But not all of the examples on this list are errant tweets – indeed some obviously had a great deal of thought behind them, which probably makes the ensuing fall out far worse.
So without further ado, here’s the top 10 social media fails of 2012 so far...
Over the past couple of years, QR codes have cropped up everywhere from billboards to ketchup bottles.
They became the must-have gimmick for marketers, even when they didn’t actually offer consumers any relevant or useful content.
In recent months frivolous uses of QR codes seems to be less prevalent as marketers have realised that people don’t scan them in huge numbers, if at all.
But that doesn’t mean that QR codes are useless. We previously reported studies which show that 19% of UK consumers have scanned a QR code, with 3.3m people doing it in Q2 alone. We’ve also found several examples of QR campaigns that worked well.
So if you’re considering using a QR code in your new ad campaign, here are eight tips that you should consider before you do...
Last month I reviewed Asda’s new photo website which the retailer claimed was “the easiest and most convenient to use in the United Kingdom”.
It sells a range of personalised products including canvases, pet beds, mugs and stationery.
I found a number of fairly obvious usability issues that rather undermined Asda’s bold design claims, and in fairness the retailer was quick to respond to my points in the comments section.
Asda’s photo team said to check back at the end of the month to see the final version of the site, so I thought I’d have a look and see if any of my comments have been taken onboard.
Almost a quarter of the top 100 UK businesses fail to provide an email address to non-customers, according to a new report from Eptica.
The 2012 Eptica UK Multichannel Customer Experience Study analysed the responses of 100 organisations via the web, email and social media channels, replicating research conducted in 2011.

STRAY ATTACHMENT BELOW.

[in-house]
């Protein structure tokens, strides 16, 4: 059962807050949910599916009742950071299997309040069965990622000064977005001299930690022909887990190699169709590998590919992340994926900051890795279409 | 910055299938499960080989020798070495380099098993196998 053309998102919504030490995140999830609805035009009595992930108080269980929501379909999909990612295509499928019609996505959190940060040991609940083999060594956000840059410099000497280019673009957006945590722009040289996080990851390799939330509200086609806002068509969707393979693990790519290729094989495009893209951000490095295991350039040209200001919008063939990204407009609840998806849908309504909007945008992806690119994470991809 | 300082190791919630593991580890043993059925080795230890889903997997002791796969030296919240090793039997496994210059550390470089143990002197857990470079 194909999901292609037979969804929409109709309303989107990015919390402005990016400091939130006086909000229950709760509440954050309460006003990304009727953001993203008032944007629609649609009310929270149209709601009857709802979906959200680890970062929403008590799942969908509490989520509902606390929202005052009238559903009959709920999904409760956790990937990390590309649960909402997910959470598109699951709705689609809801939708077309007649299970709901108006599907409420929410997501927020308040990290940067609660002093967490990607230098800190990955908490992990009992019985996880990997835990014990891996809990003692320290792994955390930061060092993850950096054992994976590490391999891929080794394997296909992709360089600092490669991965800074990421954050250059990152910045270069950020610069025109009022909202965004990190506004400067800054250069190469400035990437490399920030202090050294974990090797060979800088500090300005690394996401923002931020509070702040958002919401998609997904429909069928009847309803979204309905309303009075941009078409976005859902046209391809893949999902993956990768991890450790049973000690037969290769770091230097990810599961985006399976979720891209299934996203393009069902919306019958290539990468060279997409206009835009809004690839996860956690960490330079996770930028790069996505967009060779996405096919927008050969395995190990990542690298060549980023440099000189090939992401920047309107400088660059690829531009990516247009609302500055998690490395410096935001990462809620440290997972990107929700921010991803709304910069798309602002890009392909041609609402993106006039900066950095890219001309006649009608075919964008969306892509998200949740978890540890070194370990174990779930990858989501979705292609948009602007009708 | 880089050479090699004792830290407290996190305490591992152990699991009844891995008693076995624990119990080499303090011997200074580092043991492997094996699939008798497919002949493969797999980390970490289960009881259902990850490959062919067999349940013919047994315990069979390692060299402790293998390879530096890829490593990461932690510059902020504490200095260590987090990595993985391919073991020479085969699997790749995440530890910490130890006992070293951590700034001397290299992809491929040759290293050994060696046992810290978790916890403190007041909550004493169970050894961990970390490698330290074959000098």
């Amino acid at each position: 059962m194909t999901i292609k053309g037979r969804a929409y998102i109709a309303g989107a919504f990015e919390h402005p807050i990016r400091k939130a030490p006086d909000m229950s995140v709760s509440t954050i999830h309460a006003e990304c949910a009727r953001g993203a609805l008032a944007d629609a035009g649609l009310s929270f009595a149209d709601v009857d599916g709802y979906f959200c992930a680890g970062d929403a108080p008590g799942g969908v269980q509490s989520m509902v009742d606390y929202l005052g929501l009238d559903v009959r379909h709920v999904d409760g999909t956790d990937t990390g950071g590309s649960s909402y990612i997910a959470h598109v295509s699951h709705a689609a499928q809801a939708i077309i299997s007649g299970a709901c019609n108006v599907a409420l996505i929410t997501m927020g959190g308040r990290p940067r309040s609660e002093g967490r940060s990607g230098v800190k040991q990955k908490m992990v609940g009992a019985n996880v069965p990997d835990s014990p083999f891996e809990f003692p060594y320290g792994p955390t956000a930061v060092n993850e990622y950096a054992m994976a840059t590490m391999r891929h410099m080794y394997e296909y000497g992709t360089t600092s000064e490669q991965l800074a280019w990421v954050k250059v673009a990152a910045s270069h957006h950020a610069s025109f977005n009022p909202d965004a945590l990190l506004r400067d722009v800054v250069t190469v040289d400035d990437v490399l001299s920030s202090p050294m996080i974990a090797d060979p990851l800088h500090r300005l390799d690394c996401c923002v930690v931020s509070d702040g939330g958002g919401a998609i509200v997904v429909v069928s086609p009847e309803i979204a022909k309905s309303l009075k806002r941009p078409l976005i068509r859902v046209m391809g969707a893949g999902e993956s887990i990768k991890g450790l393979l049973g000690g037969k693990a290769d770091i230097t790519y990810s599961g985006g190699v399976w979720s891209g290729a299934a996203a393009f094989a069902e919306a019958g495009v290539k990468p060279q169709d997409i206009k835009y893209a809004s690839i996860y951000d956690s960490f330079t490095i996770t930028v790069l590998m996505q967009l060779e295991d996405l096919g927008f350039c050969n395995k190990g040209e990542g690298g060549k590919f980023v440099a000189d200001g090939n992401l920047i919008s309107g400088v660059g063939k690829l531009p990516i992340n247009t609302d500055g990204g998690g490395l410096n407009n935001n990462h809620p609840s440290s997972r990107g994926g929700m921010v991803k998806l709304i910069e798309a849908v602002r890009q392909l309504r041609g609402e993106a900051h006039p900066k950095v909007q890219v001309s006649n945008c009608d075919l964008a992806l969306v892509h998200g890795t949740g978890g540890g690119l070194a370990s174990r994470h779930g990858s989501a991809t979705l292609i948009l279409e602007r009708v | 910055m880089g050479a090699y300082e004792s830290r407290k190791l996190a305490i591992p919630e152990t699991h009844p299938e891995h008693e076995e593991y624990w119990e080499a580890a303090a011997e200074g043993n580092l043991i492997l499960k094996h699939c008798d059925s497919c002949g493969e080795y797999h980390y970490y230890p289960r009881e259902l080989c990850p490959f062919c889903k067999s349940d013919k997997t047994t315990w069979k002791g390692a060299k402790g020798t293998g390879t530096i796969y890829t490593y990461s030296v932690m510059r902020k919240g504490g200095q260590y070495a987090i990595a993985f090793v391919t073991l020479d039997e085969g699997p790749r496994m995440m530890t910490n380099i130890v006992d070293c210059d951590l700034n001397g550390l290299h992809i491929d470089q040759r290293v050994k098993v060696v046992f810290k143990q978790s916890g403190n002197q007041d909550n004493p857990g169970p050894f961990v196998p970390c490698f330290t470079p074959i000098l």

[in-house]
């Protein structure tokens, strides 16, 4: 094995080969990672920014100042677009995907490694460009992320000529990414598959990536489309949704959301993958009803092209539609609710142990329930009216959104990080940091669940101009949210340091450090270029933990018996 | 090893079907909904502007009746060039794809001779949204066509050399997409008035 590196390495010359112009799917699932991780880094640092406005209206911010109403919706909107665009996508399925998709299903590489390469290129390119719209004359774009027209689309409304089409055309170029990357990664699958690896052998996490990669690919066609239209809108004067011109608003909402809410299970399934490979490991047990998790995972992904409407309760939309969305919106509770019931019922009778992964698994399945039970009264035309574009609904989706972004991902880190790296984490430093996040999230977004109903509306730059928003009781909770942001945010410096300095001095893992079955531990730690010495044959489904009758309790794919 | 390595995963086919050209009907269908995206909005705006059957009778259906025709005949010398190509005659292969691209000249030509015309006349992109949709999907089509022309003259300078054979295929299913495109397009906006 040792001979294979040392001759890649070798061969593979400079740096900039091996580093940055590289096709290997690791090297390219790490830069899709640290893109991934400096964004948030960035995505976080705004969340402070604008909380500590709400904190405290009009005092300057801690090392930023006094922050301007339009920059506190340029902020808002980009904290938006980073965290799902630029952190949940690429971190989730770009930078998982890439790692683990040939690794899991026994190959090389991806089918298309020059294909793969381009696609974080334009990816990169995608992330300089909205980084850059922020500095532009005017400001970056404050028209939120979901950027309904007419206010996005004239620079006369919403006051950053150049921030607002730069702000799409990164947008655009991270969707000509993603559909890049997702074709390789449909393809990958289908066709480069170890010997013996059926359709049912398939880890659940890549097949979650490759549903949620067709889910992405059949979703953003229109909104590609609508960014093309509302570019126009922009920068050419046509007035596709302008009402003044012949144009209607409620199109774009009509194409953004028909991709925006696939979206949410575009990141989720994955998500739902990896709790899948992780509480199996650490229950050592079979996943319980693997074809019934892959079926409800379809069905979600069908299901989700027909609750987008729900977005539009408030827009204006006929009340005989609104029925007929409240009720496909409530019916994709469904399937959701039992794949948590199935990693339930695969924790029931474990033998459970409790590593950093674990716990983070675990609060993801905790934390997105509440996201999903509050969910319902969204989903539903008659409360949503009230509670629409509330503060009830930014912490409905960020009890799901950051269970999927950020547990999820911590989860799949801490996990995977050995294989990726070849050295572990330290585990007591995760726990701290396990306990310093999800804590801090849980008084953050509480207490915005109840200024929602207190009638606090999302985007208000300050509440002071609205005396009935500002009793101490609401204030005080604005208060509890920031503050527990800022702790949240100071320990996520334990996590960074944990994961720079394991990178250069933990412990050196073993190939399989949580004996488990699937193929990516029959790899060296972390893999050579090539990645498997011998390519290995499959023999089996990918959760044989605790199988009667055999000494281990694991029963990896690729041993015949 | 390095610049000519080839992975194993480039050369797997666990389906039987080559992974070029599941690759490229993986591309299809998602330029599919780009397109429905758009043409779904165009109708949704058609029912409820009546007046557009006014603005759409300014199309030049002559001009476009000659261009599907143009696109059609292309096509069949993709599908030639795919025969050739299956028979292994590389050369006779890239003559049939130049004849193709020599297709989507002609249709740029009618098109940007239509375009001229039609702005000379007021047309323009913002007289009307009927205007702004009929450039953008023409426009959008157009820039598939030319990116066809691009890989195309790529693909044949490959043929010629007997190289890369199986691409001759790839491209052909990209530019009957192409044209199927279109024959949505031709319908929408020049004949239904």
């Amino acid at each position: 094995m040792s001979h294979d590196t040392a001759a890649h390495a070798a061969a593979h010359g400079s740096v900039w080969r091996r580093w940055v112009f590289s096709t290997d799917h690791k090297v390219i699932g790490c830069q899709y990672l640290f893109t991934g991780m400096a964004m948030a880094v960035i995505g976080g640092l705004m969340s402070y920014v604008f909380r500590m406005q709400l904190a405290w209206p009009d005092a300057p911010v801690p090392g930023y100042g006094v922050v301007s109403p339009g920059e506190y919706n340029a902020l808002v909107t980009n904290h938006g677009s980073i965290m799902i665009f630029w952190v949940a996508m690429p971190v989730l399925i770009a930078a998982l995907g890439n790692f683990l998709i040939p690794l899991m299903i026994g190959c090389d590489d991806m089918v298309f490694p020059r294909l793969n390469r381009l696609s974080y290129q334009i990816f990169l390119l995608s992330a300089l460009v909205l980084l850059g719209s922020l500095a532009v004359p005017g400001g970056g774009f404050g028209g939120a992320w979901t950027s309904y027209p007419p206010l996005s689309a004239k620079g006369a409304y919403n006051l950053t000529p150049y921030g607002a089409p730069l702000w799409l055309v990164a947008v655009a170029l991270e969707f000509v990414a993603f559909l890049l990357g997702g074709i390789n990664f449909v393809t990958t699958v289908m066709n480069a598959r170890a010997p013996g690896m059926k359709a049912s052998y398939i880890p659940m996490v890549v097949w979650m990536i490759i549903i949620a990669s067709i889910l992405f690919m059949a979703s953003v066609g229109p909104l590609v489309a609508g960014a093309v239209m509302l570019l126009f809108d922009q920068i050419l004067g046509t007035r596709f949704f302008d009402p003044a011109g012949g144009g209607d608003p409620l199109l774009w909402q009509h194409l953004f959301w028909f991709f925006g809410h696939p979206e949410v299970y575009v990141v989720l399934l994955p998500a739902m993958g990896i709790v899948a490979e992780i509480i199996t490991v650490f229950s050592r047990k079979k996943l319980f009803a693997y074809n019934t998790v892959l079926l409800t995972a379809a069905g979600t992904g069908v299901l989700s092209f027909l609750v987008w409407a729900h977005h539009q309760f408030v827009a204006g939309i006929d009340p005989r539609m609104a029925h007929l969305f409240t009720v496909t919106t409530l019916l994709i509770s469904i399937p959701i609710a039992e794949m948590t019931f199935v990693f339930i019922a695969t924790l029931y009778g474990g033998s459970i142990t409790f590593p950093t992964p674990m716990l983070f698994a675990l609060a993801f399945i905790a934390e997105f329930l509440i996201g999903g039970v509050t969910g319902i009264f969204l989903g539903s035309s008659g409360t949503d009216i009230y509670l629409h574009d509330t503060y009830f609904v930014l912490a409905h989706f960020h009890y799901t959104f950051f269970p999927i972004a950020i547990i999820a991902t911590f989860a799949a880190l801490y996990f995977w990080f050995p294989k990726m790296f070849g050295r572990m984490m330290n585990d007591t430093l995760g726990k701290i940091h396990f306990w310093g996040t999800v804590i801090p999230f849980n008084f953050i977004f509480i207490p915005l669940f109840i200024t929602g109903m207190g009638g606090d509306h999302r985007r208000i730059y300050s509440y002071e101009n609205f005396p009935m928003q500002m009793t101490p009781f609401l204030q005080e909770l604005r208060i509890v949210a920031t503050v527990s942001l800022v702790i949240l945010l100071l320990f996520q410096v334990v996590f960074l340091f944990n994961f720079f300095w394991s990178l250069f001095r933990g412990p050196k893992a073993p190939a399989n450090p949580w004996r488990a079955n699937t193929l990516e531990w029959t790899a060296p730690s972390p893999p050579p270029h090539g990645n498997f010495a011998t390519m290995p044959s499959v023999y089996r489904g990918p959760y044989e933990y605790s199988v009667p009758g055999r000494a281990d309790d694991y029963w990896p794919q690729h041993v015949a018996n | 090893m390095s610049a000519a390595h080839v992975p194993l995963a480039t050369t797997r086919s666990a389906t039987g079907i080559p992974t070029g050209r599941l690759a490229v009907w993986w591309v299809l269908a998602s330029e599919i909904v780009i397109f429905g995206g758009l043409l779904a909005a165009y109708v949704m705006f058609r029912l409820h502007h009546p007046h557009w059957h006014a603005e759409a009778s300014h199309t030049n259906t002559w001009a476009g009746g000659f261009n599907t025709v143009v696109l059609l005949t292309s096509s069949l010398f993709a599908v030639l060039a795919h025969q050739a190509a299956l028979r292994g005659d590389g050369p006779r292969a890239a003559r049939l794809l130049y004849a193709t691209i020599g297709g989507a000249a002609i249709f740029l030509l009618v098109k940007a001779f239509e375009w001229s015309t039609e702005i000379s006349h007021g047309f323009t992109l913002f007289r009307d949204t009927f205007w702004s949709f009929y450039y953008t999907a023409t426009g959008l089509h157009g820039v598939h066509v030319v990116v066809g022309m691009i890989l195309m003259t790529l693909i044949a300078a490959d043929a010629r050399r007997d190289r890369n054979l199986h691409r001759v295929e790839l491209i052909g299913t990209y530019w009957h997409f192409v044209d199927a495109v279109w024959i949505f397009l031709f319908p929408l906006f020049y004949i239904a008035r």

In many cases results have deteriorated since 2011 – more than a quarter (28%) of companies performed worse this year despite being asked exactly the same questions through the same channels.
And the situation appears to be particularly bad for email customer service. As the penetration of smartphones increases email is becoming a more important method of communication.
Producing content that consumers want to share is the holy grail for video marketers, as not only is it an endorsement of your ad but it means that person’s friends are also likely to view the video.
And within the automotive industry, nobody produces shareable content quite like Volkswagen.
A new report from Unruly found that the German carmaker accounted for a quarter of all automotive video shares from June 2011 to June 2012, followed by Kia (21.6%) and Chevrolet (15.3%).
The data, which is sourced from the Viral Video Chart of 12,867 autos videos, also shows that VW’s Super Bowl ad The Force is the most shared ad of all time, with more than 5.5m shares and 62.5m views.
Last week the Guardian released several new upgrades for its already excellent Android app.
The Guardian said that the focus has been on bringing the app up to the higher standards that you find in modern Android app and to offer users a “better, more consistent user experience.”
I already use The Guardian’s app on a daily basis and find it a joy to use. In contrast, I also use Sky Sports News’ app every day but find the user experience to be quite poor.
As such, I thought I’d take a look at the new updates to The Guardian’s app and compare it to the UX of the Sky Sports News offering.